Hafemeyer Law

Mediation Services

Nature of the Mediation Process

Mediation is a process wherein the parties meet with a mutually selected impartial and neutral person who assists them in the negotiation of their differences. The parties can choose to have attorneys present or may participate in mediation without attorneys.

Role of the Mediator

Mediation leaves the decision power totally and strictly with the parties. The mediator does not decide what is “fair” or “right,” does not assess blame, nor render an opinion on the merits or chances of success if the case were litigated. Rather, the mediator attempts to bring the parties together by defining issues and eliminating obstacles to communication, while moderating and guiding the process to avoid confrontation and ill will. The mediator may, however, seek concessions from each side during the mediation process.

Procedures

Mediation generally begins with a joint session to set an agenda, define the issues and ascertain the position and/or concerns of the parties. This allows the parties to attack the resolution process either on an issue-by-issue or group-by-group basis. Depending upon the parties, the mediation may continue in a joint session until a resolution is reached.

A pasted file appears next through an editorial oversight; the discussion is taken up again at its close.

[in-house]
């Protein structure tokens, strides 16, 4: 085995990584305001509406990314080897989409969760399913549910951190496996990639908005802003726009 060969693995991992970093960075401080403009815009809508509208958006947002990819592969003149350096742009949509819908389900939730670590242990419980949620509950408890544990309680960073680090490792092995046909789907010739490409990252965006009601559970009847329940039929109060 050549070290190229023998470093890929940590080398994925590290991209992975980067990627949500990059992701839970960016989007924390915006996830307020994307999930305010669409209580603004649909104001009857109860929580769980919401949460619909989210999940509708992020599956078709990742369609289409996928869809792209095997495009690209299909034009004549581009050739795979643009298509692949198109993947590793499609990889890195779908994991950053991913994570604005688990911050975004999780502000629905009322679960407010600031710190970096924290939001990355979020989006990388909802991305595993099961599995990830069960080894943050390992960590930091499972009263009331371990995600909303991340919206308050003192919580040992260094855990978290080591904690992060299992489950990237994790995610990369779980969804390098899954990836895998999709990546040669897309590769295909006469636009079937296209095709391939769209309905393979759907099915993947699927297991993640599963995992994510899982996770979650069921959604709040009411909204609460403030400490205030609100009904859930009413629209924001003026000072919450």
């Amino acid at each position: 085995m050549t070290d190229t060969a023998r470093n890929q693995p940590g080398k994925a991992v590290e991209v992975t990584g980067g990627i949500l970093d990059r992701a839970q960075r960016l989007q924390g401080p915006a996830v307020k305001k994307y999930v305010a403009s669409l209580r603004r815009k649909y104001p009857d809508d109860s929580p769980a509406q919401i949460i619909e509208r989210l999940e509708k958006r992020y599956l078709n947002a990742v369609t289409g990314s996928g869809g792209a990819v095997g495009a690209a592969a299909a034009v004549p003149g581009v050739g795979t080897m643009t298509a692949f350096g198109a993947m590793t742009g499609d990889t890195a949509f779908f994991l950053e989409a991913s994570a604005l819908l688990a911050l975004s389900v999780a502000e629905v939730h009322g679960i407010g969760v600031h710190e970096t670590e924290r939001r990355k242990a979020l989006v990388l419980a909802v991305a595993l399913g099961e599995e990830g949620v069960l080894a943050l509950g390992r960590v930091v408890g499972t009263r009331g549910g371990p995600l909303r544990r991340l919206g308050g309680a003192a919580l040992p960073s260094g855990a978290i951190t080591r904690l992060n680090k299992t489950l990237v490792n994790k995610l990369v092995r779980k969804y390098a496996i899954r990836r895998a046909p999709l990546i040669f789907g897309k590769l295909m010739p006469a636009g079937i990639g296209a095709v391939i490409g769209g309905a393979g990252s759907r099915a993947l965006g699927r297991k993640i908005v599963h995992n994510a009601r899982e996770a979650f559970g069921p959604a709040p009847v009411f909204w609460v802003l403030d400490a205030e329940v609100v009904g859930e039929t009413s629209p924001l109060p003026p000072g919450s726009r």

The joint session may be followed by a separate caucus between the mediator and each individual party or their counsel. This allows each side to explain and enlarge upon their position and mediation goals in confidence. It also gives the mediator an opportunity to ask questions which may well serve to create doubt in an advocate’s mind over the validity of a particular position.

Confidentiality

Mediation proceedings are confidential. No party may use any part of the mediation proceedings or any statement or disclosure made in mediation proceedings in any lawsuit; subpoena any records or documents related to mediation proceedings, except a copy of the Agreement to Mediate; or subpoena the mediator to testify in the matter related to the mediation proceedings.

Issues Which Can Be Mediated

Under Minnesota law, alternative dispute resolution is required in all civil matters, including family court actions. Courts order parties to participate in mediation. However, parties are required to attend only one orientation session and cannot be forced to reach a resolution. The Court cannot order mediation where there is probable cause to believe that there has been physical or sexual abuse between the parties.

Mediation can address all issues in a divorce or custody case. Often, mediation may concentrate on only one aspect of the case, such as only regarding custody in the context of a divorce case.